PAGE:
Archive for June, 2009

Fuel Filter

June 30th, 2009

Yeeks, I’m pretty sure the fuel filter hasn’t been replaced in 30 years.    It had a Volvo part # on it…though if the firefighters in Kungsbakka did replace it it would have likely been a Volvo part as well.     I performed an autopsy…




Finished Intake system

June 27th, 2009

Trog’s air intake and filtration system is a somewhat flawed design.    The plastic air filter box sits right above the carburetors.    After Trog is turned off, there is a little bit of gas remaining in the carbs.   This gas evaporates and soaks the air filter.    In the event of a fire or backfire this is ready fuel (to quickly light the plastic air filter box).     When the Swedish military renovated their fleet of TGBs they added a new metal air filter box further upstream in the intake system and just used the old air filter box as a manifold to feed the carbs.

I have been wanting to make the same mod to Trog, but have had trouble finding a suitable air filter box.   I finally found one off a mid 90s Jeep Wrangler with a 6 cylinder engine, same as Trog, so it should be sized appropriately.    Plus, this means that air filters are easy to come by.   Most auto parts stores don’t stock the correct filter for the old filterbox.


The air path goes thru the new filter box behind the passenger and up thru a stainless tube to an intake box.   A vent plate finishes the outside.   I believe the vents will alllow enough air in (their combined area is almost the same as the diameter of the intake hose).    If not, I will replace the vent plate with something with larger orifices.


The old route was thru a bit of flexible tubing with an intake just in front of the radiator.   This took up some room in the engine tunnel and I found it somewhat untidy looking, as well as possibly prone to water intake.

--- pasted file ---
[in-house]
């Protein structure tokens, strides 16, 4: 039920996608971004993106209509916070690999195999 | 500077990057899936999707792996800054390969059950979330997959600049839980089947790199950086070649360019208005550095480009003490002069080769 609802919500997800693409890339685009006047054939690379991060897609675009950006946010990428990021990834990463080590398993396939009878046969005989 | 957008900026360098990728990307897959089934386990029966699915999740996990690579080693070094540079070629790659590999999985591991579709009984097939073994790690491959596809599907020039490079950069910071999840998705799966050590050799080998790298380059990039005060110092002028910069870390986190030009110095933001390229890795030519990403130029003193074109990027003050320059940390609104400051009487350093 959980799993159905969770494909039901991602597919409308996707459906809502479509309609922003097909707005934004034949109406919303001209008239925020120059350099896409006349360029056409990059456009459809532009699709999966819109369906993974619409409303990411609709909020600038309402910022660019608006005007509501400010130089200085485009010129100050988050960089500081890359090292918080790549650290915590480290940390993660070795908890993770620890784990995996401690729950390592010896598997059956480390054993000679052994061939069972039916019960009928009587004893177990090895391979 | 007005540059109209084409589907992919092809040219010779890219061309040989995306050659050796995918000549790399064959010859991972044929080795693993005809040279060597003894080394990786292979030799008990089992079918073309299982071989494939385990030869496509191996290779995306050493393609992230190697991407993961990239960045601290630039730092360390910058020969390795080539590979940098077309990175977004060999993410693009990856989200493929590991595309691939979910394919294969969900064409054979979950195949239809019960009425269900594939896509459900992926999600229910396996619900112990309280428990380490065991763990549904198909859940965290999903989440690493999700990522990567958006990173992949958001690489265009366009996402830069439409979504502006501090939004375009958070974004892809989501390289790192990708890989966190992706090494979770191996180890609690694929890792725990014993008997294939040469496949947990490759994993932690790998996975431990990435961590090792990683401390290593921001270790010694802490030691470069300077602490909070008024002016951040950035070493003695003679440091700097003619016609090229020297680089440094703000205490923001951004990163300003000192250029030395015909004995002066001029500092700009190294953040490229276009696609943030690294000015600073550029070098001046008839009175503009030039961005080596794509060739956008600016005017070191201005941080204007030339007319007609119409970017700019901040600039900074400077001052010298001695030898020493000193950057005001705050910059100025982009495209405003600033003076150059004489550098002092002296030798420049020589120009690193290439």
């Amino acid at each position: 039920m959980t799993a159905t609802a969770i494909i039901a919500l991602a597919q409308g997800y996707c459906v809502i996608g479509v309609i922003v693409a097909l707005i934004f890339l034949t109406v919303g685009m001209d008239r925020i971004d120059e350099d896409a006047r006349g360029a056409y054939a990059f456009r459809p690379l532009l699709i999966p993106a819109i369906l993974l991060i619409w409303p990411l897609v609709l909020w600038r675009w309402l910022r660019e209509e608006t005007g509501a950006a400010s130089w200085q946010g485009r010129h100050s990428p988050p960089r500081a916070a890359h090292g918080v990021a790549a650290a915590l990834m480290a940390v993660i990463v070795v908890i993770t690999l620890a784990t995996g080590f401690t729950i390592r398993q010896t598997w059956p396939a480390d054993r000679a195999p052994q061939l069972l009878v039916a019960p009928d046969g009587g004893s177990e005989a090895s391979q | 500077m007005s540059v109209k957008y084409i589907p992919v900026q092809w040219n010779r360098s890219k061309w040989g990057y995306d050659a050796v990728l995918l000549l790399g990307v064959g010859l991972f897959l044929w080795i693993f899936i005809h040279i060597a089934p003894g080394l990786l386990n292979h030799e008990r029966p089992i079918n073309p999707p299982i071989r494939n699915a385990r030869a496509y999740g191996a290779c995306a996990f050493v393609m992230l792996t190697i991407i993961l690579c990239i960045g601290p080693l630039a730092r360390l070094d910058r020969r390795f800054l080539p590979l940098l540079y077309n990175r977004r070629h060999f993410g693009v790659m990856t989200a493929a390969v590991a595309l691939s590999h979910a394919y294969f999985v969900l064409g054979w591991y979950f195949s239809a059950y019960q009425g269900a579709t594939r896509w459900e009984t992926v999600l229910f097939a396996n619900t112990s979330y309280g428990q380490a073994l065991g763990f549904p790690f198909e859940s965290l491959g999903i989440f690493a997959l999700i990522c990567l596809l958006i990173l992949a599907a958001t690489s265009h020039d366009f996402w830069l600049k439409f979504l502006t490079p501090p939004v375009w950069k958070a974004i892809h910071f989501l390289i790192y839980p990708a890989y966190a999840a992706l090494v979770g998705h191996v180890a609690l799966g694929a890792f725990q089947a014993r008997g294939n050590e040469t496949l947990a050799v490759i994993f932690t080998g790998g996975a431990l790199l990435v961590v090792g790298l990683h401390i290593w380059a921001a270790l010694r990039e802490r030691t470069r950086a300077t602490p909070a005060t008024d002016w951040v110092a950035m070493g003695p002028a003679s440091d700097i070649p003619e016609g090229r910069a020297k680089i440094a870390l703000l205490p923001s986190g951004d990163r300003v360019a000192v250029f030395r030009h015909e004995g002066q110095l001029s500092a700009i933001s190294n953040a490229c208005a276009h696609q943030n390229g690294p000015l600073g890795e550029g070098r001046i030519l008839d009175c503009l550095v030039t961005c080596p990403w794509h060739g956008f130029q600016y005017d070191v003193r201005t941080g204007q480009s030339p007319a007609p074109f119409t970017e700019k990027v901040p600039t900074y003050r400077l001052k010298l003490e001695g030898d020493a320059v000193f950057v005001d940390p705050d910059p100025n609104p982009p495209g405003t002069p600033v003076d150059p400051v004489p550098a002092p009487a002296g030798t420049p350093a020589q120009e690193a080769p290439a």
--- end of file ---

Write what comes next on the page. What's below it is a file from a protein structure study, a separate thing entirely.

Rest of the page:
Replaced Vacuum system hoses

June 27th, 2009

The 30 year old vacuum hoses were showing some significant signs of deterioration so I decided to pull them and replace with new.     Trog uses a vacuum based system for locking the differentials, engaging front wheel drive and the power take off (PTO).   It’s a bit of a mess with hoses having to run up into the front cabin to be switched via manual valves.    Volvo was a bit sloppy with this system.  Where a nice neat manifold would minimize mess, they went with a series of T’s.

The front wheel drive actuator is controlled by a 12v solenoid.

FWD is engaged when any of the following are true:

  • FWD switch enabled in the main cabin
  • Gearbox put in low
  • Hard braking (there is a pressure sensor on the brake line)


Most of the old hoses.    They were replaced by Gates fuel line.   The fuel line is rated for vacuum service and won’t degrade quickly with oils or gasoline vapors that will creep into the vacuum system.   The vacuum system is “powered” by a port on the intake manifold of the engine.    After then engine is turned off, residual fuel in the carburators evaporates and makes it’s way into the vacuum system (not much, but over time, enough).     That gas can also degrade the membranes of the vacuum actuators (and brake servos), so I intend to put a charcoal filter  inline with the intake manifold hose.

It took almost 25′ of 3/8″ Gates 27004 hose and 25′ of 1/4″ Gates 27002 hose to do the system.

I still need to redo the hosing for the vents on the various gearboxes.    To prevent stuff from getting into the gearbox vents, Volvo has run a network of 1/8″ish hose connecting them.   The output uncermoniously dumps into an interior panel stiffener box tube.

In the future, I want to replace most of this tangle of hoses, at least the ones that lead to the manual switches in the main cabin, with  solenoid activated valves

I believe Skinner 3000 series valves should work, specifically 3133BJA7LNC4 RR T1J1 C1  12 VDC


The common manifold eliminates a lot of redundant hose.   It is a little unclear whether the valve seating on this are appropriate for vacuum on the common side.   Also, I’m not sure if the Cv of the valves are sufficient to move enough air to engage the actuators in a short enough amount of time.

Trog, Uncategorized

Flipout Flaps Finally Finished

June 8th, 2009

With gas springs, gaskets, latching locks and bamboo inner faces installed.